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The media industry today

Fri 27, 09 2019

 

James Gilbert

CEO Pixel Power and outgoing chair of IABM Members’ Board of Directors

 
 

Four years ago, when I took up the chair of the IABM’s Members’ Board, I was asked in these pages for my view of the future. This is what I said:

We are not going to solve all of the challenges of the IP transition in two years!

I would also hope to set the IABM membership on a long-term path to address the skills crisis. We have to find a way of reaching young people in schools to make them realise that this is a vibrant and fascinating industry. They need to be studying the right subjects so they can get into the right universities – good broadcast engineering courses exist producing graduates which are snapped up, but they cannot get enough people to apply.

Now, as I hand over to Andreas Hilmer, I can look at our world and say that those challenges still remain – but that is what makes it an exciting place to work.

The rate of change in the industry is accelerating. Some would say that IP is driving it, but in truth that was always over-hyped, and is today still a work in progress before we get to the plug and play simplicity of SDI.

What is transforming the industry is the move from bespoke hardware to software-defined solutions using standard computers. From there, we can easily virtualize the software, which brings enormous efficiencies.

And then, if you really insist, we can talk about the cloud. In truth, public cloud implementation is the ultimate demonstration of virtualization. In the public cloud you cannot cheat – you need to conform to the game rules of that environment. The second clear trend over my time in the chair is another accelerating rate of change towards consolidation in the industry. Declaration of interest here: my own company, Pixel Power, was acquired by Rohde & Schwarz in November 2018.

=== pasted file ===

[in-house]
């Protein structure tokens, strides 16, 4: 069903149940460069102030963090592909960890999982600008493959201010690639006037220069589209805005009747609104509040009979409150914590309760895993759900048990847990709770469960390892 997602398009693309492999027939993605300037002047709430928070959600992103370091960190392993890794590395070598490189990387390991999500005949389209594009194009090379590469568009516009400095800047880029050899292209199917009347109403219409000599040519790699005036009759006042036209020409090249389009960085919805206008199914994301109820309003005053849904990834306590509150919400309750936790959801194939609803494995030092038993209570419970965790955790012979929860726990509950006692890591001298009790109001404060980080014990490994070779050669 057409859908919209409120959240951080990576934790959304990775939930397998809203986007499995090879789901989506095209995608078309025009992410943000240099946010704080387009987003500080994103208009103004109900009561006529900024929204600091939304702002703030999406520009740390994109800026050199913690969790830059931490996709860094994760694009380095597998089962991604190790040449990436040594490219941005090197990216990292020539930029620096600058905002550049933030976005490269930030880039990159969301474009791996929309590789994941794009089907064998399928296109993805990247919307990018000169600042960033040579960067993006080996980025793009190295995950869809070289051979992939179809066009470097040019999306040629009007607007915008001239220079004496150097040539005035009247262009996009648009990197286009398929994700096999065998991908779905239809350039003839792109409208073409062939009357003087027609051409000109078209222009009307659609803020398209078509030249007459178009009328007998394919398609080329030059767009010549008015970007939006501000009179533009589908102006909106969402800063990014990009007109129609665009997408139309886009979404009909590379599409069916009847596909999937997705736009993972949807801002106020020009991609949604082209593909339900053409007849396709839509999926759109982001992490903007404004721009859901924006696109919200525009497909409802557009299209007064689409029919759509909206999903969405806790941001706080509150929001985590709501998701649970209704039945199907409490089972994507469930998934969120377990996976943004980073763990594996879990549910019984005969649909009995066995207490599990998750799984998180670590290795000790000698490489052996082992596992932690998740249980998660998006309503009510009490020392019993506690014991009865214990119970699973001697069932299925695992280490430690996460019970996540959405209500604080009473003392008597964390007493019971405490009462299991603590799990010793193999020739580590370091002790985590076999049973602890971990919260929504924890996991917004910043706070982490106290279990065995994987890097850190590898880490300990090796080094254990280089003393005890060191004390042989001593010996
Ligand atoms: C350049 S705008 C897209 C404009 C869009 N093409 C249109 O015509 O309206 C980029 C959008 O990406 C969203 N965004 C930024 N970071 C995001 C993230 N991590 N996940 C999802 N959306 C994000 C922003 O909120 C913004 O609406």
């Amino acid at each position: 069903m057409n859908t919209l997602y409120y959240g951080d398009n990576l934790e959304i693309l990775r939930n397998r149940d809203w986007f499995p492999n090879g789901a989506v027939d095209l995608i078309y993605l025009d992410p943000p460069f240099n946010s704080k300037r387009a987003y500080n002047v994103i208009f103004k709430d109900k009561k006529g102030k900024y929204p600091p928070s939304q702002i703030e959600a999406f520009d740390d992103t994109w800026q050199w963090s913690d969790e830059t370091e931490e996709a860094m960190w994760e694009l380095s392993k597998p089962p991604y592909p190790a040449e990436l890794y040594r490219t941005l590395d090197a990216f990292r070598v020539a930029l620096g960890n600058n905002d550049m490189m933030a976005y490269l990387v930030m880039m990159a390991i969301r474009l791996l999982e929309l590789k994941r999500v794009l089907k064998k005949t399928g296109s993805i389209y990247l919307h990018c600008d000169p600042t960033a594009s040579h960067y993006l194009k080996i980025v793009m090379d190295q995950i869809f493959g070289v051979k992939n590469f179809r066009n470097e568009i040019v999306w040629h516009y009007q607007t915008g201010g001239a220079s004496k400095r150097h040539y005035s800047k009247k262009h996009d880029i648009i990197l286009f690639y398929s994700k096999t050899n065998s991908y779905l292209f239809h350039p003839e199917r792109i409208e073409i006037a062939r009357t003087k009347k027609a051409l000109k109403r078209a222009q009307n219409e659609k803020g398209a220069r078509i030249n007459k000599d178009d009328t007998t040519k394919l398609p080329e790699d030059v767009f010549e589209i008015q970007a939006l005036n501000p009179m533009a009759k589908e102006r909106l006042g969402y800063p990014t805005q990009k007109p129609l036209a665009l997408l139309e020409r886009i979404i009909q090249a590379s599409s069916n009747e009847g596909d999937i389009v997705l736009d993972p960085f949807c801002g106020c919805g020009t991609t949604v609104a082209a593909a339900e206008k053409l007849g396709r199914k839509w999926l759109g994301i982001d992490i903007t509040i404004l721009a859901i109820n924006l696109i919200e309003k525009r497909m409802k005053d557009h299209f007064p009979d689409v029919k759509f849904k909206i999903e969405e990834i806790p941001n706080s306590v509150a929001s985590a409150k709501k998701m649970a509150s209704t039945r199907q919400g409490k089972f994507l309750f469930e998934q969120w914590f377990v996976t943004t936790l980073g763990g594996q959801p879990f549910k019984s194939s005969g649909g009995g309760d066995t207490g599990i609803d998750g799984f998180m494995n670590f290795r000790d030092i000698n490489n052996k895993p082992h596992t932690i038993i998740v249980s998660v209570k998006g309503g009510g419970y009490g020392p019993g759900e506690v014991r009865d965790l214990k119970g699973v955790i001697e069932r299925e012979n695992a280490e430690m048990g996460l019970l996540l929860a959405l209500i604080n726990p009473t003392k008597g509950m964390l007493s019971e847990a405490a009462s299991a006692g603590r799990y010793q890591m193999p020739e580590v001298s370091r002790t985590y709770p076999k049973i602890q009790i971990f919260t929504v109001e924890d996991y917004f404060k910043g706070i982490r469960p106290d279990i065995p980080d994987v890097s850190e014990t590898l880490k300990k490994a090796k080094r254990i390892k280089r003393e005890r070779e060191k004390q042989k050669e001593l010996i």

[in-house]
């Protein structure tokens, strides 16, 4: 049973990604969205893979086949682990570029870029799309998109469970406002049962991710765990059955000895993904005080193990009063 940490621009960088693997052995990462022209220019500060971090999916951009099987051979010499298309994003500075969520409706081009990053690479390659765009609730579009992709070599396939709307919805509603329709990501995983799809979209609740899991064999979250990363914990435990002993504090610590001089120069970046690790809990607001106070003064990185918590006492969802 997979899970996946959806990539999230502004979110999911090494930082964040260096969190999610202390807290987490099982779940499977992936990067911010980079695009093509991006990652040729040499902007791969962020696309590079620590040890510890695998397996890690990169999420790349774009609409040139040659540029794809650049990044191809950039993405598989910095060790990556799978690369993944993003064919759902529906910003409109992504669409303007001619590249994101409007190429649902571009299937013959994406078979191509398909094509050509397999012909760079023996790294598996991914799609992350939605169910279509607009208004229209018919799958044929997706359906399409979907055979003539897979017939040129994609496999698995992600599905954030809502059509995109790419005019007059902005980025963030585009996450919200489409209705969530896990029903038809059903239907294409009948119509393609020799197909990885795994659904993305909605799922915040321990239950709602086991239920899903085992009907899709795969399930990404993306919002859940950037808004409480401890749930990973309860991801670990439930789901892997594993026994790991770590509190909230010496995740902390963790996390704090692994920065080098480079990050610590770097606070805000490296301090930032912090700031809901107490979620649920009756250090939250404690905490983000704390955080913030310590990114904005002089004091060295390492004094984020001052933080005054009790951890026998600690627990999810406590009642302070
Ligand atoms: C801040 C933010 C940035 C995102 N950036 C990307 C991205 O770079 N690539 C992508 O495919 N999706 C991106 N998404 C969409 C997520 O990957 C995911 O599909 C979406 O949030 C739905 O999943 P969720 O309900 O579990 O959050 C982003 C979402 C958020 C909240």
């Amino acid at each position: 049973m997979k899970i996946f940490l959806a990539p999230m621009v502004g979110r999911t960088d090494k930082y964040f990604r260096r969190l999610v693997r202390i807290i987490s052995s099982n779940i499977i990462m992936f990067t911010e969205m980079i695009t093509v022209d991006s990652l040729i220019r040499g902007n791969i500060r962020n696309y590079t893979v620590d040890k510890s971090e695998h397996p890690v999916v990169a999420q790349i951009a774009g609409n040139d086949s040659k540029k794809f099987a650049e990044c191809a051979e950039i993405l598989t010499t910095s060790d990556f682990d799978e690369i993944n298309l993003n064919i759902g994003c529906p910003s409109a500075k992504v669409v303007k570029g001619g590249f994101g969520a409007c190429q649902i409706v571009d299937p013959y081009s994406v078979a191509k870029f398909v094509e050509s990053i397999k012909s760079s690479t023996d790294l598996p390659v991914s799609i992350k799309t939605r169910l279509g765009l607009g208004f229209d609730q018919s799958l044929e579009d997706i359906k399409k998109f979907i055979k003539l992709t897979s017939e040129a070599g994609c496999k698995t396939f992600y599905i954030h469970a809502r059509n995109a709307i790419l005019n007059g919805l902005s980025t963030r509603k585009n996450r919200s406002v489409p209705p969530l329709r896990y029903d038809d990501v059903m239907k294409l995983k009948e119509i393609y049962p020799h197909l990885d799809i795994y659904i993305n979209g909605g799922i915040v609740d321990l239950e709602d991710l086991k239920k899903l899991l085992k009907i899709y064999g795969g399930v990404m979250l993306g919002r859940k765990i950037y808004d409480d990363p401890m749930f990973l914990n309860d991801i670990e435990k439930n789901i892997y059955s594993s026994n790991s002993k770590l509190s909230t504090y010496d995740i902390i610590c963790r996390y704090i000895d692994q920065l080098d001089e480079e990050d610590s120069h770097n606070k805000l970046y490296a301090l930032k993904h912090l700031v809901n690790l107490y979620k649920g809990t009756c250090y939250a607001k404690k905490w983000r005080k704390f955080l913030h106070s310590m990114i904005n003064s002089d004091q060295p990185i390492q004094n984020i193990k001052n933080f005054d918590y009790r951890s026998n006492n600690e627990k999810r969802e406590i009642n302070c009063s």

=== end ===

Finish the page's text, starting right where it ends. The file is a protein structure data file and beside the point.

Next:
Our industry, for all its excitement, remains small on the global scale. The total market for broadcast equipment is about the same as the R&D budgets of an Apple or an Intel. The scale means that it struggles to support siloed companies – to succeed you need to have some weight behind you.

Mergers and acquisitions continue to make headlines. That is not to say that the industry is practically shrinking: the number of exhibitors at IBC has remained more or less constant for years. As the mid-sized businesses either combine or are acquired by the larger enterprises, so new companies come in at the bottom, often bringing remarkably innovative ideas and concepts. This is great for keeping the industry alive.

But if you are considering a merger or acquisition, then the key message is that you have to find the right partner. There has to be a good fit between the two businesses –that generally means no overlap in product offerings or you will spend all your management time in trying to bring overlapping product lines together.

A bad fit is inherently bad for the customer. It means products are discontinued or dramatically altered, particularly when there were competing product lines in the two companies.

A bad fit, perhaps one driven solely by economics, means discontinuity of people, too. Losing staff – either from the back room or the front line – is again unsettling to customers.